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Replay: Patriots Unfiltered Tue May 21 - 02:00 PM | Thu May 23 - 09:55 AM

Pats-Seahawks analysis: Meriweather's big play

Safety Brandon Meriweather's strip-sack at the end of the fourth quarter sealed New England's dramatic 24-21 come-from-behind victory over the Seahawks and kept the Pats' playoff hopes alive. 

SEATTLE – How ironic.

And how appropriate.

That a game in which the Patriots defense took more than its share of lumps all afternoon should be signed, sealed, and delivered by a big play from that same defense.

New England had been so banged up at linebacker this week that it was forced to turn to a pair of semi-retired former players – Rosevelt Colvinand Junior Seau– to help stop the bleeding. With just a few days to get up to speed, both Colvin and Seau wound up playing nearly the entire game against the Seattle Seahawks out of necessity.

Starting nose tackle Vince Wilfork, inside linebacker Tedy Brushci, and safety James Sandersall left the game with injuries and never returned. That helped the Seahawks and their backup quarterback, Seneca Wallace(subbing for an injured Matt Hasselbeck), jump out to a 14-3 lead early on.

Wallace was having success both throwing (20-for-28, 212 yards, 3 TD) and scrambling (3 rushes for 47 yards) against New England's patchwork unit, forcing the Patriots coaching staff to reshuffle its lineup and rethink its game plan.

"We had to cut back a little bit. We had a little trouble, obviously, the first couple of drives with Seattle," a clearly relieved head coach Bill Belichicktold reporters immediately after the game.

"They have a lot of quick, up-tempo plays and we were scrambling a little bit to get where we needed to be and see things. We tried to settle down a little bit. That combined with some of the people that weren't able to finish the game just all added up to, 'Let's get back to basics.' And that, probably, in the end, served us well."

It sure did.

After a furious 4th-quarter comeback by QB Matt Casseland the offense, during which they took the lead with a touchdown and subsequent 2-point conversion, Seattle still had more than two-and-a-half minutes left to try to at least tie the game with a field goal.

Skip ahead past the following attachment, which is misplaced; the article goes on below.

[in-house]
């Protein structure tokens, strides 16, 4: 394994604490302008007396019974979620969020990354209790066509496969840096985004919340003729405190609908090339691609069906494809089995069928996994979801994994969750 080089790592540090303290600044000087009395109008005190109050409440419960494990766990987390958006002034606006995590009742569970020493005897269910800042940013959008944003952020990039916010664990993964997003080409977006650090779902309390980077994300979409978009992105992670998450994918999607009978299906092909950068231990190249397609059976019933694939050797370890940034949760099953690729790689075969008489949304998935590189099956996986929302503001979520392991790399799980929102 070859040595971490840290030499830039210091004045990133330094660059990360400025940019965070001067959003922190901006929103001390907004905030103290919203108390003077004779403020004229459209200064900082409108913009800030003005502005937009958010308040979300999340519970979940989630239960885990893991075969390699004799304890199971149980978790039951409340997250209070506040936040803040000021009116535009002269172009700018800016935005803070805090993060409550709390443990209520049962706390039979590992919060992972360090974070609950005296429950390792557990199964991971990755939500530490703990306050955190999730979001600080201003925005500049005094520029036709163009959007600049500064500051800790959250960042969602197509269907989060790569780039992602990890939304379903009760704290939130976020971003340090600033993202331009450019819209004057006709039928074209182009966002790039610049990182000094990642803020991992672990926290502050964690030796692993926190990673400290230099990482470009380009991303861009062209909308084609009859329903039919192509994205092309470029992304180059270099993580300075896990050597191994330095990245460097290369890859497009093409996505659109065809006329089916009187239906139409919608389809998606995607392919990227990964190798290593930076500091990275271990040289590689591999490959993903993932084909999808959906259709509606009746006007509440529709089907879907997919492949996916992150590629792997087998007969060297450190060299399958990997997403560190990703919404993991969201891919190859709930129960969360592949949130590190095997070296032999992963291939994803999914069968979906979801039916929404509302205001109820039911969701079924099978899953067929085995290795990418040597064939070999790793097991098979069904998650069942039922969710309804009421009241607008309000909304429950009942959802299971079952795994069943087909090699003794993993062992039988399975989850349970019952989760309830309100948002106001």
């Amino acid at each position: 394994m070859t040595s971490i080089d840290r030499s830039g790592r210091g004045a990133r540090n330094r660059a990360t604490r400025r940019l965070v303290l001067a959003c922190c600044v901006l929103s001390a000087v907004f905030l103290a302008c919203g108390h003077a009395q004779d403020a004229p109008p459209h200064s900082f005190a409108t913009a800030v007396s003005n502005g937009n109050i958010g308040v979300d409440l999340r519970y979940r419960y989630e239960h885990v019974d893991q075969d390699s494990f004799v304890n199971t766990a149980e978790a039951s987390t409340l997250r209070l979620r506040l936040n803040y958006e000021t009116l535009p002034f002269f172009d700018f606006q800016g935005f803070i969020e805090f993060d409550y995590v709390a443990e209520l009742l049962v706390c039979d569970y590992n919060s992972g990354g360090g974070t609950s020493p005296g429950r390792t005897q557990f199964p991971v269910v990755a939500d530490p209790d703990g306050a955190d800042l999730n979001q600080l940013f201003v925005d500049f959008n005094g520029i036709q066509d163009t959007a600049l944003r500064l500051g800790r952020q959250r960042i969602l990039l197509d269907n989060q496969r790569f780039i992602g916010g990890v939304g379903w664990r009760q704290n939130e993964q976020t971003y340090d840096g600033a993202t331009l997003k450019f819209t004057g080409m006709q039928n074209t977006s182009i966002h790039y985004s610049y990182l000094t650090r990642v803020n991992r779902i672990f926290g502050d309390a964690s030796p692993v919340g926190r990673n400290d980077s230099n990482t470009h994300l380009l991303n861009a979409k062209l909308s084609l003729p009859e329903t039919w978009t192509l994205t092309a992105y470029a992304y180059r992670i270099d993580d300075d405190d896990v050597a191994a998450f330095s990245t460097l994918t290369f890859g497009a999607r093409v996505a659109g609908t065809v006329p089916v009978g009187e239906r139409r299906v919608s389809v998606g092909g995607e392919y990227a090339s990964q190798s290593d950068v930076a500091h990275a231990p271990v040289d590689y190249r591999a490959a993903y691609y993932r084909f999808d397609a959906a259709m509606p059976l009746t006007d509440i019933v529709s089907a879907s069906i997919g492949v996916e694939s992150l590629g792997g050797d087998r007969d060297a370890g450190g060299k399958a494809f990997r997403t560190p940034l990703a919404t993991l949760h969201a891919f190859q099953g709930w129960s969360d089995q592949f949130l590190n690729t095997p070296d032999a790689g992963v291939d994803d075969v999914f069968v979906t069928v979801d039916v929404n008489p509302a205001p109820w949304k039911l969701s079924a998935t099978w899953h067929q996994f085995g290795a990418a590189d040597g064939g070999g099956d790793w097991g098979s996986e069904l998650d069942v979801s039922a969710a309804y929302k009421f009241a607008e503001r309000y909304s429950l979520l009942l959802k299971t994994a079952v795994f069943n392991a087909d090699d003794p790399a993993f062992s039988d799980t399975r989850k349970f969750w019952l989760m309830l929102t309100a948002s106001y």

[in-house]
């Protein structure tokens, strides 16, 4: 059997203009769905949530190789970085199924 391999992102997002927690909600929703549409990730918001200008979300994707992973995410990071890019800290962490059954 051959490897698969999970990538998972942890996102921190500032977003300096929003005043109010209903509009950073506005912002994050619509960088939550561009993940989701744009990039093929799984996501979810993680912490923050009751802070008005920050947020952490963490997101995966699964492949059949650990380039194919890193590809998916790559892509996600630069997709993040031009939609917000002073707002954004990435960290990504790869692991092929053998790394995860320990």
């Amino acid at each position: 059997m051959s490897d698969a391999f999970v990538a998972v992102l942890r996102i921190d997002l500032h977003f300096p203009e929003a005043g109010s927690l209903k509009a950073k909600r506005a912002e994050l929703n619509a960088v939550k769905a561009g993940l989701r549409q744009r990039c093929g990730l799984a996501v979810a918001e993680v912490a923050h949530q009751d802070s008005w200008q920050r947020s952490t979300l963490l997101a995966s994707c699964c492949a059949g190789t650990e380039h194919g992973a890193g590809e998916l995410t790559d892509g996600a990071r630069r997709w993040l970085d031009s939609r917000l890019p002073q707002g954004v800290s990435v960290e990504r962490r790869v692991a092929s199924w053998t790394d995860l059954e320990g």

Two plays after they got the ball back, they found themselves on New England's 44-yard line as the clock ticked down to the 2-minute warning.

After the timeout, Wallace took the 2nd-down snap and dropped back to pass. But like a speeding bullet, Pats safety Brandon Meriweathershot through the Seahawk's offensive line (itself in shambles with three starters out all game) and immediately drilled Wallace.

The ball popped loose from Wallace's hands and was recovered by defensive lineman Richard Seymour. With no timeouts left, Seattle could only watch as the Pats knelt on the ball for three straight plays to end the game.

New England did an admirable job getting pressure on Wallace all afternoon in drizzly Seattle, but had a difficult time actually taking him down because of his athleticism and speed getting out of the pocket. So, how did Meriweather read the play and time his blitz so perfectly?

As Belichick indicated, Meriweather got back to basics. He used his eyes, ears, and instincts to make the game-saving play.

"I was trying to disguise it and show late," he said of his pre-snap position near the line of scrimmage. After nearly four full quarters of studying the Seahawks' up-temp West Coast offense and listening to the cadence of Wallace, Meriweather found something he could use.

"I had a key on how they snap the ball, what sound they go on and everything ... Once you realize that, you just go off of them," he explained. "I just kind of timed it up pretty good and I hit the hole right on time."

Meriweather went on to say that he wasn't necessarily trying to force the fumble, and that he didn't even know he had done so until he got up and saw his teammate with the ball in his hands.

"I was trying to go for whatever I could get," Meriweather admitted. "He's an elusive quarterback so I was actually just trying to get there to get my hands on him, then go for the strip."

"It was huge play," Cassel said in his post-game press conference. "And the emotions of the game, as you well know, it was just an emotional roller coaster. To have us come up with the ball at the end, knowing that the game was over, it was a rush of emotions and everybody was elated."

"We have a lot of really tough people in that locker room, both physically and mentally," Belichick observed. "This time of year, everybody's banged up and they play through it. We've had our ups and downs. I really take my hat off to our players today. They really played hard on the road, long trip, and they came back and battled for 60 minutes."

Meriweather spoke of feeling relieved that he was able to make the play after the Pats started out so slowly and got behind early.

"It just lets you know that everybody has to be prepared every second on every play and you have to keep your head in the game," he noted.

But Meriweather was reluctant to savor the play on a personal level.

"I think it was a bigger play for the team than it was for me. Personal glory for me really means nothing. The team winning and continuing a run to the playoffs mean everything."

With the New York Jets having lost to San Francisco Sunday, coupled with the Miami Dolphins' win over Buffalo, the playoff race just got tighter. The Jets, Dolphins, and Patriots all own 8-5 records with just three games remaining. Any of them can win the division and thus secure a home playoff game.

When informed of this fact and then asked how big his play was in that context, Meriweather just laughed.

"I think you know," he replied with a huge smile. "I think you know."

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